We, The Land Lovers
I woke up this morning, the day of the presidential inauguration, hoping to stretch my legs and mind on a sunrise hike. Instead, rain fell – is still falling – from an opaque, grey sky, perhaps an ominous sign if not for the deep thirst of our drought-ridden ground here in California.
No mind, then. Instead, I thought back to a sunrise I experienced last week while in Death Valley National Park. My friend Brooke and I rose in the early morning dark, a brisk wind beating us awake through the walls of the tent. We communicated in sleepy mumbles while tying on shoes and zipping up coats, then headed out to Zabriskie Point, an overlook above an impressive stretch of deeply folded badlands. We’d hiked a loop just below the day before, between Golden Canyon and neighboring Gower Gulch, marveling at the mineral striations decorating the canyon walls, the lavender rocks underfoot, the mark of wind and water all around. This particular morning, the colors glowed softly at first, then with more vibrancy as the dusky pre-dawn became illuminated. It was stunning and peaceful all at once.
If you’re not careful, Death Valley is the kind of place you’ll fall in love with before you realize it, maybe without even wanting it to happen. You’ll be drawn in by the otherworldly geometry, the shocking array of colors, and how in contrast to its name, the place pulses with life in unexpected ways. You’ll stand at an overlook to gain sweeping views to the salt flat below and snow-capped peaks above, only to realize the massive viewshed is nothing more than a fraction of these boundless lands. You’ll scamper along on sand dunes, cresting one ridge only to discover a feeling of infinity beyond. You’ll find yourself a tiny speck in relation, experiencing a graceful humility beyond all else.
Brooke had never been to Death Valley before, and she spent those three days on a continual wonder trip, her exclamations careening on a loop between describing the place as “vast” and “beautiful,” both things so very true. It was a gift to share this magical place with her, and it’s a gift to all of us that it is protected as a national park.
Most people probably don’t know the history of Death Valley – or any of our national parks, for that matter – and most probably don’t realize that a large chunk of our public lands exist because of the Antiquities Act of 1906, passed by Theodore Roosevelt to allow presidential oversight in protecting places with important cultural, historic, and scientific significance. During his time in office, he made eighteen designations, including Devils Tower in Wyoming, Lassen Peak in California, and a little something called the Grand Canyon.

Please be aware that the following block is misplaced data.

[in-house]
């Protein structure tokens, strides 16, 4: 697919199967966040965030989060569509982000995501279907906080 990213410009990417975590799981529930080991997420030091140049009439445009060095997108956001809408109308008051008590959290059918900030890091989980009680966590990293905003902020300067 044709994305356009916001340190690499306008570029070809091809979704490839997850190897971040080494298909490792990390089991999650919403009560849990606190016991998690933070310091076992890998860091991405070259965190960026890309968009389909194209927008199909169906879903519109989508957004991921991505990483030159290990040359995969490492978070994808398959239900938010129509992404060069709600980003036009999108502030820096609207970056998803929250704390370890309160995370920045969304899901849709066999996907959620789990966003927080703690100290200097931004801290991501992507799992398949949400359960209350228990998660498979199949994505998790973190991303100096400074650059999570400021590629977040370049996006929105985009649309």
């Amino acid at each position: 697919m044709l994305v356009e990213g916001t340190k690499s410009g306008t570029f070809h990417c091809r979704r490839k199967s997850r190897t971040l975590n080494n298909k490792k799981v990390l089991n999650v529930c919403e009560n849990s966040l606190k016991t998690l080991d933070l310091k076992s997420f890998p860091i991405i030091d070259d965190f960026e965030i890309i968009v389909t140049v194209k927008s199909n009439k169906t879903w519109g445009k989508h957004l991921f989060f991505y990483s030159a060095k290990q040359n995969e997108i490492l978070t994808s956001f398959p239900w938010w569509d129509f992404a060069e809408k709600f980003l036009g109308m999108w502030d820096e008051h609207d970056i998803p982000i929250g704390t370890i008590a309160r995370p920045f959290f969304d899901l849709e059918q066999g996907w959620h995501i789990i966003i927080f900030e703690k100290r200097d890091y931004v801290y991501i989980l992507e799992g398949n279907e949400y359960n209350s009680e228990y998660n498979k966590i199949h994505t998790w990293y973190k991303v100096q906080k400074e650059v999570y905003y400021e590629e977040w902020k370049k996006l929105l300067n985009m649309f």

Death Valley was designated by Herbert Hoover as a National Monument in 1933, one of nineteen places he protected during his term in office. Hoover grew up with a deep love of and respect for the land, along with a belief in the healing power of nature. He communicated that during his term: these places were not set aside for gas, mineral, or oil extraction, but for the greater good, to preserve not just their cultural and natural resources, but also their effect on humanity. On our very humanness.
The monument became Death Valley National Park in 1994, part of the preservations set forth under the Clinton-endorsed Desert Protection Act, which also saw the establishment of Joshua Tree National Park and Mojave National Preserve. Because of the foresight of Presidents Roosevelt, Hoover, and Clinton, and because of the commitment of California Senators Alan Cranston and Dianne Feinstein, multiple regional organizations, and concerned citizens, we can escape to these protected places to find wonder and joy, seek solace and space, and experience a pure relationship with the land.
However, I think every outdoorsperson – from hiker to hunter, cyclist to boater, takes for granted that other people share the same enthusiasm for unspoiled spaces, and that our government representatives will continue to think beyond the here and now to protect and preserve for generations to come. We can no longer assume this. Certainly, Republican members of Congress and the incoming administration have already promised an assault on not only the Antiquities Act, but also on the continued preservation of public lands. In fact, the new administration has already teased plans on Day One to derail policies like the Climate Action Plan in favor of pursuing more aggressive resource extraction: “We must take advantage of the estimated $50 trillion in untapped shale, oil, and natural gas reserves, especially those on federal lands that the American people own.”
Well, they said it – WE own these lands.
It’s important for all of us who love our national parks, monuments, and other public lands to not only get out there and enjoy them, but also prepare to defend them. Learn about your local and state officials’ stance on land management, natural resource management, renewable energy, and climate change (try here or here) – and let them know how you feel about it. Get involved with local organizations and community efforts related to public lands and other environmental issues. Donate to national organizations like the Trust for Public Land and the Sierra Club, who are actively working on these fronts.
Most importantly, perhaps, take other people outside and let them find the magic and build their own connection to these special places, so that they, too, may become stewards of the land.